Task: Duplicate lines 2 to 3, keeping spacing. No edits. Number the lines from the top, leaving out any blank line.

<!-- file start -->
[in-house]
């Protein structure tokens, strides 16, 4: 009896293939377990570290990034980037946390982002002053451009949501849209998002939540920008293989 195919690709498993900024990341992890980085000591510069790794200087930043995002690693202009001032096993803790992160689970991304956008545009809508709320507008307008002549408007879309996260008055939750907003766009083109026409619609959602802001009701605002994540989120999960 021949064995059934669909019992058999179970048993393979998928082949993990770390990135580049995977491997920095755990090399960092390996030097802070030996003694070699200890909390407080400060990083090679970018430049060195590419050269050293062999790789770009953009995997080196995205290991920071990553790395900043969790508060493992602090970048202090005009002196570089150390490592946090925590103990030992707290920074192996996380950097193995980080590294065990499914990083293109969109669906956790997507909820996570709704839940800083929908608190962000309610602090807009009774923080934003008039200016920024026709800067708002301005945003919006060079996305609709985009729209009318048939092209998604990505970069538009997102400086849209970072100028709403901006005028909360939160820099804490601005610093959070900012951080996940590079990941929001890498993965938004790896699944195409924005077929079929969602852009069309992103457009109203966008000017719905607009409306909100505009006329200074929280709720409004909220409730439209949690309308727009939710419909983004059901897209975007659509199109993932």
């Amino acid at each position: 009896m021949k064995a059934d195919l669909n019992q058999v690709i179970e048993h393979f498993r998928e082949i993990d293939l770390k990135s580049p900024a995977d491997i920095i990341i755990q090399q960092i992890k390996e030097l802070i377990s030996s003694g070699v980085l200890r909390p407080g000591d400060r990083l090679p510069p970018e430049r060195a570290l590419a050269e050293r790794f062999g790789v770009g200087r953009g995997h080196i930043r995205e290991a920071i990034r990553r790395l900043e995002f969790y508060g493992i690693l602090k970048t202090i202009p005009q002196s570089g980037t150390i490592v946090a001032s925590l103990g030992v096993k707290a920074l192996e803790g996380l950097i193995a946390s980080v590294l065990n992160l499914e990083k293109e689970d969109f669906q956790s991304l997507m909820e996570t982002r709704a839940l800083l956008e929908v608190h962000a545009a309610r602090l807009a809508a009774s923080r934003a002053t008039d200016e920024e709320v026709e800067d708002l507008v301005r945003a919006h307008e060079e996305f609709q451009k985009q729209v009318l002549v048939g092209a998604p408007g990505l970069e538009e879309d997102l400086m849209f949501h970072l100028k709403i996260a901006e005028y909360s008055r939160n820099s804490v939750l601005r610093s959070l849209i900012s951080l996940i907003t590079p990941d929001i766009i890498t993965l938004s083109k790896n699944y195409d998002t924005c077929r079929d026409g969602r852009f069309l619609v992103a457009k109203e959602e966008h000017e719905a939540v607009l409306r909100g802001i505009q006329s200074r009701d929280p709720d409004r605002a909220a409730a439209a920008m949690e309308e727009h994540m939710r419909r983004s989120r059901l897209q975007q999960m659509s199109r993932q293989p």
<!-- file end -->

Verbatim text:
């Protein structure tokens, strides 16, 4: 009896293939377990570290990034980037946390982002002053451009949501849209998002939540920008293989 195919690709498993900024990341992890980085000591510069790794200087930043995002690693202009001032096993803790992160689970991304956008545009809508709320507008307008002549408007879309996260008055939750907003766009083109026409619609959602802001009701605002994540989120999960 021949064995059934669909019992058999179970048993393979998928082949993990770390990135580049995977491997920095755990090399960092390996030097802070030996003694070699200890909390407080400060990083090679970018430049060195590419050269050293062999790789770009953009995997080196995205290991920071990553790395900043969790508060493992602090970048202090005009002196570089150390490592946090925590103990030992707290920074192996996380950097193995980080590294065990499914990083293109969109669906956790997507909820996570709704839940800083929908608190962000309610602090807009009774923080934003008039200016920024026709800067708002301005945003919006060079996305609709985009729209009318048939092209998604990505970069538009997102400086849209970072100028709403901006005028909360939160820099804490601005610093959070900012951080996940590079990941929001890498993965938004790896699944195409924005077929079929969602852009069309992103457009109203966008000017719905607009409306909100505009006329200074929280709720409004909220409730439209949690309308727009939710419909983004059901897209975007659509199109993932």
């Amino acid at each position: 009896m021949k064995a059934d195919l669909n019992q058999v690709i179970e048993h393979f498993r998928e082949i993990d293939l770390k990135s580049p900024a995977d491997i920095i990341i755990q090399q960092i992890k390996e030097l802070i377990s030996s003694g070699v980085l200890r909390p407080g000591d400060r990083l090679p510069p970018e430049r060195a570290l590419a050269e050293r790794f062999g790789v770009g200087r953009g995997h080196i930043r995205e290991a920071i990034r990553r790395l900043e995002f969790y508060g493992i690693l602090k970048t202090i202009p005009q002196s570089g980037t150390i490592v946090a001032s925590l103990g030992v096993k707290a920074l192996e803790g996380l950097i193995a946390s980080v590294l065990n992160l499914e990083k293109e689970d969109f669906q956790s991304l997507m909820e996570t982002r709704a839940l800083l956008e929908v608190h962000a545009a309610r602090l807009a809508a009774s923080r934003a002053t008039d200016e920024e709320v026709e800067d708002l507008v301005r945003a919006h307008e060079e996305f609709q451009k985009q729209v009318l002549v048939g092209a998604p408007g990505l970069e538009e879309d997102l400086m849209f949501h970072l100028k709403i996260a901006e005028y909360s008055r939160n820099s804490v939750l601005r610093s959070l849209i900012s951080l996940i907003t590079p990941d929001i766009i890498t993965l938004s083109k790896n699944y195409d998002t924005c077929r079929d026409g969602r852009f069309l619609v992103a457009k109203e959602e966008h000017e719905a939540v607009l409306r909100g802001i505009q006329s200074r009701d929280p709720d409004r605002a909220a409730a439209a920008m949690e309308e727009h994540m939710r419909r983004s989120r059901l897209q975007q999960m659509s199109r993932q293989p």